NASA | Ask a Climate Scientist: Food Production

NASA | Ask a Climate Scientist: Food Production

[ music ] Will climate change drastically reduce our food production, or will it change what we produce? So, to answer this quesiton you have to think about it in two parts. We have climate change, and food production. We know that climate change is likely to affect temperature and precipitation over the coming decades. And when we think about how those changes will affect agriculture, we are pretty sure that an increase in temperature and changing precipitation patterns will affect the way farmers make a living. But farmers don’t decide what to plant depending on what the weather is. They look at what will get them the best price, what will make them the most amount of money, what is feasible, and the kind of investments they’ve already made in previous years. So that’s the kind of broad-scale macro-economic drivers that we can’t really anticipate when we’re looking at climate change. When I do research what I’m interested in doing is taking the last thirty years that we have satellite observations here at NASA and then connecting those trends to what has happened with agriculture and with populations and what people are eating and the economics and food prices. Because if we can make connections with what we’ve seen happen with the climate, climate variability, over the last thirty years, and try to connect that to the economic conditions and to what people are eating, then we can have a better basis for projecting into the future.


25 thoughts on “NASA | Ask a Climate Scientist: Food Production”

  • Wow. Tricky problem. I thought she was juts going to say "Yes, climate change will definitely affect agriculture." Her answer is much more interesting. 😛

  • Climate change our food production but finally the industrial food will stay in our supermarket. She spoke about "farmers" who are actually rare species.

  • Arkadiusz Pierscionek says:

    wow, then do that reasearch and post results on youtube. untill you have results stop posting videos on youtube. nasa f ng attencion lut.

  • We have more food today because of synthetic nitrogen and not because of climate change. Anyone arguing otherwise should really do more than no research on the topic.

    That synthesizing of nitrogen is not without its costs however.

  • I'm surprised. I was expecting to see a vitriol fueled rage reply. I am always glad to be wrong :).

    Hopefully business will notice the danger before that happens and we'll see a shift under the guise of goodwill or something. Mostly because I don't expect any kind of uprising by people (not one I'd like to see at least).

  • Some more left wing propaganda. Climate has been changing since earth was formed. This is political hog wash. They are trying to make a natural weather process into an emergency to control the sheep.

  • If that's what you believe, that's fine by me and my grandkids, cuz if your grandkids come onto our property looking for food, well, my leftist kids will shoot you with our leftist guns using right-wing bullets. And btw, if you bothered to watch a vid that was not even 2 min long, this person is scientist who made no claims about what is going on with climate change; she just told us what they do as climate scientists in NASA, dim-wit.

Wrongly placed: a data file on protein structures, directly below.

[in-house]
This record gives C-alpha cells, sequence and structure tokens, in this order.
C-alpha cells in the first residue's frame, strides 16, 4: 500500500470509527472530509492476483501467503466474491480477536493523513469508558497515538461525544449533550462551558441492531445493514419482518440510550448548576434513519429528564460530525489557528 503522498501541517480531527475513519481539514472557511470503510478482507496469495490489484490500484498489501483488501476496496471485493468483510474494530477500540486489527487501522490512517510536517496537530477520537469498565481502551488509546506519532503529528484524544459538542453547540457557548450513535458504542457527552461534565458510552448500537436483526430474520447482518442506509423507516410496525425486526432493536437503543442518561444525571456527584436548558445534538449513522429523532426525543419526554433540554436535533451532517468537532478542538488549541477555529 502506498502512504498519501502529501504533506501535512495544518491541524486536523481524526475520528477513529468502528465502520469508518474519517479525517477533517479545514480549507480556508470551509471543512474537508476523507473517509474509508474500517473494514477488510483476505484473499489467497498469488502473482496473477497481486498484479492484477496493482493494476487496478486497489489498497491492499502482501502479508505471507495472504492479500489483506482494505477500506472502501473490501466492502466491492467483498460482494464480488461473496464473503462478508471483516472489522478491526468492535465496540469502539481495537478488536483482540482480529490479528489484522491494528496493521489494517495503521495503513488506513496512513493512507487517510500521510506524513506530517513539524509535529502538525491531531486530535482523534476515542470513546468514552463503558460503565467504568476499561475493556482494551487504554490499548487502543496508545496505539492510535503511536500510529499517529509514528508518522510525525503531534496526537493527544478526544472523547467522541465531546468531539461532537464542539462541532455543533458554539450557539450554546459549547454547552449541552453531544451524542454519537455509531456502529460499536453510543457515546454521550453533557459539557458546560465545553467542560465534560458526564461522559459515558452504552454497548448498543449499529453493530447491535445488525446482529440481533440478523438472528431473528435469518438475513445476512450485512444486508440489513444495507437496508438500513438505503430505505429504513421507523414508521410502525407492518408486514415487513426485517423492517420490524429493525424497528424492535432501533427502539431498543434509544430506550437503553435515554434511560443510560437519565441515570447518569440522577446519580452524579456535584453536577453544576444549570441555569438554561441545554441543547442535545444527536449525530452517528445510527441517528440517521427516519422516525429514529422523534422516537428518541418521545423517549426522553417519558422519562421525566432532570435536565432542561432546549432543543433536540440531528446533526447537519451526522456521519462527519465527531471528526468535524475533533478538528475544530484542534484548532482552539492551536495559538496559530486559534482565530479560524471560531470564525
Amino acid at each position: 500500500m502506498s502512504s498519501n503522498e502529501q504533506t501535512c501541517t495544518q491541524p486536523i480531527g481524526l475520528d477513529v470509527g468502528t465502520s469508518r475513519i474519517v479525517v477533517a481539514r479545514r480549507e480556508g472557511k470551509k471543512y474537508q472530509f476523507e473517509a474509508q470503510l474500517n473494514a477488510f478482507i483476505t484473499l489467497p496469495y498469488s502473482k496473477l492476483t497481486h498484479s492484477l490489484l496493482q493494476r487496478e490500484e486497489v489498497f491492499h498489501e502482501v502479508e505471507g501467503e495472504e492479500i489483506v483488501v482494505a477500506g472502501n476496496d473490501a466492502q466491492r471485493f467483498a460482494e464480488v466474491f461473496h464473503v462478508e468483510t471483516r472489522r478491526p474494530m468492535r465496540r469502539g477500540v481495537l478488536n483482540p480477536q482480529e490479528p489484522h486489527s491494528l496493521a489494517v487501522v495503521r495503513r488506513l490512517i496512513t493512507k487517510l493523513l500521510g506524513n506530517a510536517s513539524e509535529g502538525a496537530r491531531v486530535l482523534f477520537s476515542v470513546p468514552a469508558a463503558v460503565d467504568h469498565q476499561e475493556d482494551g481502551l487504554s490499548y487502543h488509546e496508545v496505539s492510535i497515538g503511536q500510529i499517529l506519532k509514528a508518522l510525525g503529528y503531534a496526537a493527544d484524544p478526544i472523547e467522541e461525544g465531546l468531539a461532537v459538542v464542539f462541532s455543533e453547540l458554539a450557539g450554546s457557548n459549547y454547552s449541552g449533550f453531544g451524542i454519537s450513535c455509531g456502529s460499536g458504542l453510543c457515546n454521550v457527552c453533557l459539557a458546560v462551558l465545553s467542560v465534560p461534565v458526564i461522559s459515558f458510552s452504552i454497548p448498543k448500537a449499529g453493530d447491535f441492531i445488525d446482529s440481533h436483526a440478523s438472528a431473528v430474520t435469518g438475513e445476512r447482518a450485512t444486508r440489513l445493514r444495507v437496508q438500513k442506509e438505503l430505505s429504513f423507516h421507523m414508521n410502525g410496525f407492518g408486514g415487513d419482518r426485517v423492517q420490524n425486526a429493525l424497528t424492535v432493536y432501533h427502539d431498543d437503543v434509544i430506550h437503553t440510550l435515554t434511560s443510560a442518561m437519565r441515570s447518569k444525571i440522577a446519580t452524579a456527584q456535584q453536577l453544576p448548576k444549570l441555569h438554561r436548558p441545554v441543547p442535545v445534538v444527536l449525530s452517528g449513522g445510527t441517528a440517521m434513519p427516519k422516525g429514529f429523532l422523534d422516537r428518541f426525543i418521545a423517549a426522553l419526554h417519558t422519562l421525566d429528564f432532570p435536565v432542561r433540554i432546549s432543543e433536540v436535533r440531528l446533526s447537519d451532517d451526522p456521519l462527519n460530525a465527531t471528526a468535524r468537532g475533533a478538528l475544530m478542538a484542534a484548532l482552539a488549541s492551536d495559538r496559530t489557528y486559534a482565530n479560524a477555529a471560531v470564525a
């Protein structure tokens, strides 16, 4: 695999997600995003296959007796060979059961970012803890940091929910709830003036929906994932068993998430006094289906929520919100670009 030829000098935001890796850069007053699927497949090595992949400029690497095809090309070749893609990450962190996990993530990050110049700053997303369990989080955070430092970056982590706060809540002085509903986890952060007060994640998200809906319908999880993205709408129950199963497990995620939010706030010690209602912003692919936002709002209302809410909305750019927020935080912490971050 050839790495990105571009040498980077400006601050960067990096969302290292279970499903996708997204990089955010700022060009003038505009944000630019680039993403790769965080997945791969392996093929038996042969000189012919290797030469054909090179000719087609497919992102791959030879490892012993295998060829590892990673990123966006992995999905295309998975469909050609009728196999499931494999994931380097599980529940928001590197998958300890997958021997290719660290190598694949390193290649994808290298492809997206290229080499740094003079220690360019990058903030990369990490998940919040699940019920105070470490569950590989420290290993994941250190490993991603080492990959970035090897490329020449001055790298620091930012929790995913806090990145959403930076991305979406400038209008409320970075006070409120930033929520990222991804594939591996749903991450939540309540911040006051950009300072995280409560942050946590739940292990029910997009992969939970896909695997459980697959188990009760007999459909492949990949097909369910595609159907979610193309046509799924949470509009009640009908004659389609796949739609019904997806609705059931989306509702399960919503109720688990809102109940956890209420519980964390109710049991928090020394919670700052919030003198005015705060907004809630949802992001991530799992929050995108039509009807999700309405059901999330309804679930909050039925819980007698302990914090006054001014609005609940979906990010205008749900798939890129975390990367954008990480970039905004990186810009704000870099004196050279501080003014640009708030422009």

• Do you eat mutton? Look no further than the large winter storm that killed about 100,000 cattle in the northern plains just the other week. Look no further than the 23 typhoons in one season in the Pacific this year. Yes it is true the climate is always changing. But the rate of that change has been upticking faster than is seen in the geological records, and Ice core data. the only varible in this is Humans. One of us will be right, stick around wait for it.

  • I dont think she is answering the question. She just see things in the economic way, but here the question is about the relation of human and mother nature. I'm dissatisfied.

  • What a load of twaddle.  Here's the answer she was avoiding:

    More CO2 and warmer weather will lead to more plant food, longer growing seasons and more food production.  That's why plant growers often use "hot" houses and pump in a lot of CO2.

    Plants evolved when the atmosphere contained far higher levels of CO2, which is vital for plants to make food through photosynthesis.  Stomata, the pores on the bottom of leaves with which plants breathe, must open enough to balance between breathing CO2 and retaining moisture.  But a CO2 enriched atmosphere means the stomata don't need to open as much, allowing them to retain more moisture, and still get enough precious CO2, so they grow much better.

    In fact with all the recent additional man-made CO2, forests have expanded and plants have flourished.

    BTW most of the newer warming occurs at night and in the winter–just when we need it.

  • The trend is, less food in 2014 to 2017. The length of time it takes to replace a beef from birth to slaughter. Look to rice and grain growers, either flooded or not enough rain too much heat. There are too many clues out there to guess, just research for yourself. She isn't an economist or farmer.

  • She is avoiding the question. 

    I will tell you what happens, most of us will die from starvation because only cactus will grow and then we will send a group of scientists and astronauts to another planet through a wormhole to find a life sustaining environment for what's left of mankind, as shown in the movie Intergalactic by Christopher Nolan, expert on climate change. LOL 

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